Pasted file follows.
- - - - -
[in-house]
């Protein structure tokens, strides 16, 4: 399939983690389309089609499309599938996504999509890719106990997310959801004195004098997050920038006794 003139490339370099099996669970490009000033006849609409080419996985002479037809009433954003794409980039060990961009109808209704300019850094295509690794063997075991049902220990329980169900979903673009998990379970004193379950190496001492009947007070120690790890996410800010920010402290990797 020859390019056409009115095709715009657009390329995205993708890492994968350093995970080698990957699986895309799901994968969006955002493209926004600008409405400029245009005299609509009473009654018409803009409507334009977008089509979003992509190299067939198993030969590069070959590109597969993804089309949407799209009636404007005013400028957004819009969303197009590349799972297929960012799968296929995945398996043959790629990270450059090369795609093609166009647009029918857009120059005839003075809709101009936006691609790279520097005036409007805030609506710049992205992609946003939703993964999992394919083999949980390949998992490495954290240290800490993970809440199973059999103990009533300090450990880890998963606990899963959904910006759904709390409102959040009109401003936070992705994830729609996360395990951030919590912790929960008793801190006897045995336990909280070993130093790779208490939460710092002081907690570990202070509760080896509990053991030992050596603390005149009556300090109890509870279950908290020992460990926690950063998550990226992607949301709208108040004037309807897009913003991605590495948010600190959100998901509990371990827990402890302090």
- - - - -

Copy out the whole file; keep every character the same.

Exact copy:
[in-house]
């Protein structure tokens, strides 16, 4: 399939983690389309089609499309599938996504999509890719106990997310959801004195004098997050920038006794 003139490339370099099996669970490009000033006849609409080419996985002479037809009433954003794409980039060990961009109808209704300019850094295509690794063997075991049902220990329980169900979903673009998990379970004193379950190496001492009947007070120690790890996410800010920010402290990797 020859390019056409009115095709715009657009390329995205993708890492994968350093995970080698990957699986895309799901994968969006955002493209926004600008409405400029245009005299609509009473009654018409803009409507334009977008089509979003992509190299067939198993030969590069070959590109597969993804089309949407799209009636404007005013400028957004819009969303197009590349799972297929960012799968296929995945398996043959790629990270450059090369795609093609166009647009029918857009120059005839003075809709101009936006691609790279520097005036409007805030609506710049992205992609946003939703993964999992394919083999949980390949998992490495954290240290800490993970809440199973059999103990009533300090450990880890998963606990899963959904910006759904709390409102959040009109401003936070992705994830729609996360395990951030919590912790929960008793801190006897045995336990909280070993130093790779208490939460710092002081907690570990202070509760080896509990053991030992050596603390005149009556300090109890509870279950908290020992460990926690950063998550990226992607949301709208108040004037309807897009913003991605590495948010600190959100998901509990371990827990402890302090």